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Is It The End Of The Road For Barclays PLC?

I told you I was right over the short term, Barclays was always meant to surge to 270p, 280 a share in the first half of the year,” a senior cash equity trader in the City told me in recent days, soon after I raised my personal price target for Barclays (LSE: BARC) (NYSE: BCS.US) to 220p a share from 200p.

What’s Next

What’s next for the British bank, however, is a completely different matter. Incidentally, its shares currently change hands at 262p. 

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As I recently argued, one problem is called return on tangible equity.

Another issue could be represented by asset impairments, which could hurt earnings and impact the bank’s dividend policy, but I won’t bother you with that today.

Rather, I’ll look at whether and why analysts believe that Barclays will rise or fall over the next few months.


The average price target from brokers stands at 293p, some 30p above Barclays’ current valuation, according to Thomson Reuters estimates.

The gap between the share price and consensus estimates has narrowed significantly since the summer of 2014, when it hit 70p in the wake of ‘dark pool’ allegations in the US. While similarly bad news has not resurfaced since, the underlying performance of Barclays hasn’t been particularly good, either — but 17p has been added back to the average price target from brokers during the period.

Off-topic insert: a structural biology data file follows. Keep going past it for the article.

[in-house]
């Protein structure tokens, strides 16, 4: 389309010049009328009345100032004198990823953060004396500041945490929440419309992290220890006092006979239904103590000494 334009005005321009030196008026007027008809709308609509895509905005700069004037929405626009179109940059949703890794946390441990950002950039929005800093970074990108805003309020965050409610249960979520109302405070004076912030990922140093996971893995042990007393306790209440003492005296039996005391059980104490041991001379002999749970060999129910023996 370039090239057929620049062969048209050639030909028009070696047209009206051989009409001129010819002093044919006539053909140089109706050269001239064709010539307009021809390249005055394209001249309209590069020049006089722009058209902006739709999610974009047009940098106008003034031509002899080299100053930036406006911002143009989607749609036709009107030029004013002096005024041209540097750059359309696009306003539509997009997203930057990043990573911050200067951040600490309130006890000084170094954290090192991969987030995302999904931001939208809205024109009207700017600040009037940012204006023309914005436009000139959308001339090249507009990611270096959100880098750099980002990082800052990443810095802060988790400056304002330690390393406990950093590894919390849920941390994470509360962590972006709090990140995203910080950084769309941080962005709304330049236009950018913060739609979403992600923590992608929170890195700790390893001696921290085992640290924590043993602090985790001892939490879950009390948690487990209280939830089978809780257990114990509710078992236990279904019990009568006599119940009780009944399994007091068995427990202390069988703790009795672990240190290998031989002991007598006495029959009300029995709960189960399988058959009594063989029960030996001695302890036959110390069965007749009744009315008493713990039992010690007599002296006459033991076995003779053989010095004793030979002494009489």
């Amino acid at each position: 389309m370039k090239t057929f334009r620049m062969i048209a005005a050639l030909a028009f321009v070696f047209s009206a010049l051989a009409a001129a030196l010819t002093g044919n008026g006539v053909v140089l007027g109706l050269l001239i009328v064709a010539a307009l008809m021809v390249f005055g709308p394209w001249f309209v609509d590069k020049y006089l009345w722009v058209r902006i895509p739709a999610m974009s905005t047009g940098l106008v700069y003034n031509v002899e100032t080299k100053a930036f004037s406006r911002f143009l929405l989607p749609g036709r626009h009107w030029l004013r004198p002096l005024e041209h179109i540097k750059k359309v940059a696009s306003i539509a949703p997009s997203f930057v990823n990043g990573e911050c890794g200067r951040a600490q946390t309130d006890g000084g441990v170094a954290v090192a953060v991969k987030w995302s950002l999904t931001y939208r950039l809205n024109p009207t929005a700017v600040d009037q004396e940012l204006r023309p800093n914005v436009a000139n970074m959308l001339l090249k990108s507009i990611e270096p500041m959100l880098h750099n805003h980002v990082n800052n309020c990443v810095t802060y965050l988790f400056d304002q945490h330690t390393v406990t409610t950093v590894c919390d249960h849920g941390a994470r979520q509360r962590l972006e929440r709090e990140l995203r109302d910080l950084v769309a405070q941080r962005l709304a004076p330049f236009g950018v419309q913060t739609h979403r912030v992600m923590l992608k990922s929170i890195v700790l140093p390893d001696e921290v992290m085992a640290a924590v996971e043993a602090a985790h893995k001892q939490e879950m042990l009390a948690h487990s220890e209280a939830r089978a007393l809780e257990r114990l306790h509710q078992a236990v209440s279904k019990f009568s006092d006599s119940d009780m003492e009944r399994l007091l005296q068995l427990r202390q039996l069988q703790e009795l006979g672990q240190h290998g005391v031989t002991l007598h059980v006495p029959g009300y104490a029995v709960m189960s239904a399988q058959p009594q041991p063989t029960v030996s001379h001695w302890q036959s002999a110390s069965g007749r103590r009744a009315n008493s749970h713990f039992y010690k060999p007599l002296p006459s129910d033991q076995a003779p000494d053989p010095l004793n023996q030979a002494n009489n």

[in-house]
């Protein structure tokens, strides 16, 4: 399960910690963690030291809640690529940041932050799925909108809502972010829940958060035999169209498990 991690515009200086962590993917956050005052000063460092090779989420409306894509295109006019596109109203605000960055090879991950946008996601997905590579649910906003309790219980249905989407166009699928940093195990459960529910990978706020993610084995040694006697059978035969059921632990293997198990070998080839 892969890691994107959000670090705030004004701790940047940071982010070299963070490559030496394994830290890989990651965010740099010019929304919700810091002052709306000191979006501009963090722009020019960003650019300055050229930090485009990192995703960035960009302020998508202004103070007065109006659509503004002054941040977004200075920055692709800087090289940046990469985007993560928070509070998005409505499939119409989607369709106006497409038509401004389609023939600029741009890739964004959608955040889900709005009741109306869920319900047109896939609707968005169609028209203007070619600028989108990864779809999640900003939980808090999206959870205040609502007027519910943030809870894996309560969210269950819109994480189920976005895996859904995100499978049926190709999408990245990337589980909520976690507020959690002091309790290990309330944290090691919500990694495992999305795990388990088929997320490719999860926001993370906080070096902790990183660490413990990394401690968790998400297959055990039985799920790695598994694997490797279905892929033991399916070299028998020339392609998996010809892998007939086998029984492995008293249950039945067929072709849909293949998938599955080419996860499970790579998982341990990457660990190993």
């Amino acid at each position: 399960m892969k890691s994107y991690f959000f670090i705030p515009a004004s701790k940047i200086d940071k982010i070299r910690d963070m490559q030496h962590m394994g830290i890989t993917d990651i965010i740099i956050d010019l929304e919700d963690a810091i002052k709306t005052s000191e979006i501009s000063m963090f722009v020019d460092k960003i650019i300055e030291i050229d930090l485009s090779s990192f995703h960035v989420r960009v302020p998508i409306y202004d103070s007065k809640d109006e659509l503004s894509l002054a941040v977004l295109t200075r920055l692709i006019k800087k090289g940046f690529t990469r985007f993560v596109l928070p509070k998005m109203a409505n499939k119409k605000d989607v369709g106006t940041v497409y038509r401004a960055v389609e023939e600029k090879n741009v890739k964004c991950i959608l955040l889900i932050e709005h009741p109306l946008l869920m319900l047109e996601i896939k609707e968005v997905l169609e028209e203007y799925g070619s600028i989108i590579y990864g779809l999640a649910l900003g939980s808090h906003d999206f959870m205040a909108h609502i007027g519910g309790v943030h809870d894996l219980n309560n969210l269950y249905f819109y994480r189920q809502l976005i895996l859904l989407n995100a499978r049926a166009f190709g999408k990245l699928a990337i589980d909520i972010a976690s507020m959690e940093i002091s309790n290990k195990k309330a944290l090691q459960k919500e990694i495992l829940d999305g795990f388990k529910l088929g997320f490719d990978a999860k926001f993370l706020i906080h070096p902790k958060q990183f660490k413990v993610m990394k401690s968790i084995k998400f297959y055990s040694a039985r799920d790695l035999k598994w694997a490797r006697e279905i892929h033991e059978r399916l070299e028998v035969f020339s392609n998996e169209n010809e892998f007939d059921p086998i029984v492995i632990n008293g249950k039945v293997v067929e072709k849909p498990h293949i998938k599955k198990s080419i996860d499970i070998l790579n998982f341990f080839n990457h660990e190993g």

Analysts are cautions on this front, yet many of them expect the bank’s dividend yield to range between 3% and 4.9% between 2015 and 2017. It doesn’t make much sense to me. 

To achieve that, Barclays may have to grow earnings at a compound annual growth rate of 25% during the period, which implies that the bank will announce another big cost-cutting plan (which is very likely), or will find a way to lever up again (which is out of question in the current regulatory environment), in my opinion. 

Its lowly cost to income ratio — at 61% in 1Q15, the ratio stood at the low end of the range (60-79%) for the last eight quarters — signals that if Barclays decided to undertake another round of aggressive cost cutting, it may lose competitiveness. Another way to keep up with market estimates is to continue to invest in its investment banking unit, which, absorbs more capital and can be extremely volatile in terms of earnings generation, though.

Way Out 

One possible way to boost confidence would be to announce a comprehensive reshuffle of its management team, just as Deutsche Bank recently announced it would do. 

Antony Jenkins, the chief executive of Barclays, surely enjoyed the first few months in the job, with the stock up to about 300p a share from 169p when he was appointed, but the stock performance of Barclays has been poor over the last 18 months, having lost 11% of value since early 2014. 

Of course, several key shareholders noticed that DB’s announcement boosted its stock, and Barclays could be next, particularly if interim results next month don’t live up to expectations,” my source concluded. 

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Alessandro Pasetti owns Deutsche Bank shares. The Motley Fool UK has recommended Barclays. We Fools don't all hold the same opinions, but we all believe that considering a diverse range of insights makes us better investors.